It smells raw in the room.
Taking in the entirety of James Franco’s Berlin exhibition of The Dangerous Book Four Boys at Peres Projects is a challenge, but there is a haptic, material quality to the show that acts as a connective thread and stands out much more here than it did last year in New York, where it debuted at the Clocktower Gallery in June 2010. Even the photographs are implicitly odorous, evoking melted plastic, charred wood and gunpowder. The rawness of the untreated plywood installations and bases, the torn and marked book pages, the unsaturated colors of the films and photographs, even the scattered found and manipulated objects, establishes the show as an alternative world with a different kind of voice.
The variety of media used in this show poses a larger inquiry into the validity of artistic representation between different works. He takes on common images of the familial, in particular those that are introduced to children in the western world early-on, and transforms them into questions about domesticity and the gender roles that one is expected to play. He melts a traditional children’s playhouse, here exhibited separately from the photograph of that same object, deformed and stranded in a natural landscape. He films a sequence of shooting of an oil painting with a rifle followed by a child’s lunchbox and a lengthy array of other material objects, creating peepholes through once impenetrable things. The creative and the destructive act – shooting film or a gun – are inseparable. And while certain themes of alternative sexuality, destruction and adolescent male identity are explicit models used throughout the exhibition, Franco’s artistic methods and language purport a breakdown of these as oversimplified cultural signifiers in order to create a very different kind of figure.
The text that inspired the title and theme of the show, The Dangerous Book for Boys by Conn and Hal Iggulden, may initially establish the show’s work as male, but Franco’s The Dangerous Book Four Boys creates a multiplicity of personas that questions the social construction of sex and gender roles. In films like Masculinity & Me and Dicknose in Paris, Franco abstracts and disfigures the male characters through a variety of masks, prosthetics and scene crops. Expectations about sexuality and sexual expression are confronted with bodily reversals, where a penis and a nose collide and an unrecognizable man wearing a mutilated mask evokes a vagina with every attempt he makes to open both mouths. Even the group of silent films is positioned in such a way that bodily normalcy is contradicted. We’re so accustomed to the traditional face-off with the television screen, that having them surround the room at crotch-height is physically jarring. And while the majority of these silent films are speaking to each other in sets of two or three, one is left alone.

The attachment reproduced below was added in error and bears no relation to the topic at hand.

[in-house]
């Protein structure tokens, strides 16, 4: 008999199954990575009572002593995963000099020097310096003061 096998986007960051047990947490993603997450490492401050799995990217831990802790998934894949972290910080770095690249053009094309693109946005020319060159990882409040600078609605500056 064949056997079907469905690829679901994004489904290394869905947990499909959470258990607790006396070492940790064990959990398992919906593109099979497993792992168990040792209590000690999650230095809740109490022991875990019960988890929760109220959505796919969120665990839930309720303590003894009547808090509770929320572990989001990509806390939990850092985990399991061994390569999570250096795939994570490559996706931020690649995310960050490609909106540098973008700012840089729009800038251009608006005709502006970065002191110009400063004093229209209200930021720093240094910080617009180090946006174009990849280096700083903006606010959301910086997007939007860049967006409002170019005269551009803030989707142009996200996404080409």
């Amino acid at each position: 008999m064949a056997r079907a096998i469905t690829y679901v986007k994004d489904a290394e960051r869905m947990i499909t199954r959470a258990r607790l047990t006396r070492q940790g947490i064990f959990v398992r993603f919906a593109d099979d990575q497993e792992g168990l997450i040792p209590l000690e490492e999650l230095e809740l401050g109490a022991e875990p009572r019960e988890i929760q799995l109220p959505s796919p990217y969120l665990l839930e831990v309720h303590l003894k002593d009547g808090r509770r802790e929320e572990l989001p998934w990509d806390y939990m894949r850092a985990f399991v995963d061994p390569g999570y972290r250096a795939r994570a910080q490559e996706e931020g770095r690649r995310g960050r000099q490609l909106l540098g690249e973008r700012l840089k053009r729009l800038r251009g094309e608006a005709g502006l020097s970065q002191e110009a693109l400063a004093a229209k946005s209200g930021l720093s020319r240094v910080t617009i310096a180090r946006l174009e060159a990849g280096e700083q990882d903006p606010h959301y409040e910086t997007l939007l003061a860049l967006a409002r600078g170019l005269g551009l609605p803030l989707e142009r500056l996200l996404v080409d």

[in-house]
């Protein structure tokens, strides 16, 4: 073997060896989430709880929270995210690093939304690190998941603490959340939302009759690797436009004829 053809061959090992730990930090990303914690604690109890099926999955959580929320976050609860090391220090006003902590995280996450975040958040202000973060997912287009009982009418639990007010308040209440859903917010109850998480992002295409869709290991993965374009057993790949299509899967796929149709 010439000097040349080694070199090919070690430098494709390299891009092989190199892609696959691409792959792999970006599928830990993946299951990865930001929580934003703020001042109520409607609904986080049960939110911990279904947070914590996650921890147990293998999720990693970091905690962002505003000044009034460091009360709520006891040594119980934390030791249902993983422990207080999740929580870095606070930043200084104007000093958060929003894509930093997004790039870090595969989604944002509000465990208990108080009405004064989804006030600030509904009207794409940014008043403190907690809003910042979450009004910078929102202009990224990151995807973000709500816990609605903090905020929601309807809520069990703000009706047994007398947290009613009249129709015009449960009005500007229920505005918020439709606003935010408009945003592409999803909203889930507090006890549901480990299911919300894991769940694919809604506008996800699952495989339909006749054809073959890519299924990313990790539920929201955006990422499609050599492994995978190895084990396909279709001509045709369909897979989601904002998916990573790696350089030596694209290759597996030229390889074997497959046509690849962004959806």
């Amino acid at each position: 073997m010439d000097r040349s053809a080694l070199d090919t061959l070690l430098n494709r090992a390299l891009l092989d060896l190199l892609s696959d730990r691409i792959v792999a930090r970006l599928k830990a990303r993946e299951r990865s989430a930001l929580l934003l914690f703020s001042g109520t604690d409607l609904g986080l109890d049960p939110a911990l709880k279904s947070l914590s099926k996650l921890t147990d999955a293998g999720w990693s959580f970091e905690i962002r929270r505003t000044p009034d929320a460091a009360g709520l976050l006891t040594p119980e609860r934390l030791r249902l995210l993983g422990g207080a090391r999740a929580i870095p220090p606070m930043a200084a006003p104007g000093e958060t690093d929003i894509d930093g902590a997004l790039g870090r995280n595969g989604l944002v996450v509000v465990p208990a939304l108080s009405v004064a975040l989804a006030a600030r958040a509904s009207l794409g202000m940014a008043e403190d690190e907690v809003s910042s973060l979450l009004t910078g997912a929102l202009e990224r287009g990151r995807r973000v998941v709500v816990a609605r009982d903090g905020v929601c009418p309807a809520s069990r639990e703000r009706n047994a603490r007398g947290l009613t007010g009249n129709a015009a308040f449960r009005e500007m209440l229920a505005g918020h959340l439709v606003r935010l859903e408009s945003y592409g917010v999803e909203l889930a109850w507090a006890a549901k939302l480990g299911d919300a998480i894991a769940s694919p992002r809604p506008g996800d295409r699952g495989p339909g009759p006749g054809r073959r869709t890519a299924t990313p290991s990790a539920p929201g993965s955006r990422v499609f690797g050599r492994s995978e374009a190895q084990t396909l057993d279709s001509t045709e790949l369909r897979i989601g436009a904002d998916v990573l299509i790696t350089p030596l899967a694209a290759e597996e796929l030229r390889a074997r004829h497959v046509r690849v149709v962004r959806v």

The Feast of Steven is starkly different than the other pieces in The Dangerous Book Four Boys, but it is easily one of the more climactic pieces in the exhibition. While Steven embodies an adolescent male struggle, his merging of reality and fantasy allows for a contrary point-of-view. The film is a window into how acts of cruelty, profound violence, and rape can be conquered and transcended into beauty, tenderness and ecstasy.
James Franco: ‘Feast of Steven’, 2010, video still and detail // Courtesy of PERES PROJECTS
In the end, I enjoyed being in James Franco’s distorted world, and the dividing of the show between two different sites in the city created a completely new experience for reading the work. His critique on the authority of established cultural norms raises enormous questions. I hope he will keep asking them in the future.
Exhibition: “The Dangerous Book Four Boys” – JAMES FRANCO
February 12, 2011 – April 23, 2011
Open: Tuesday – Saturday; 11:00 am – 6:00 pm and by appointment
Schlesische Str. 26
10997 Berlin – Germany
(Click here for Map)
Grosse Hamburger Str. 17
10115 Berlin – Germany
(Click here for Map)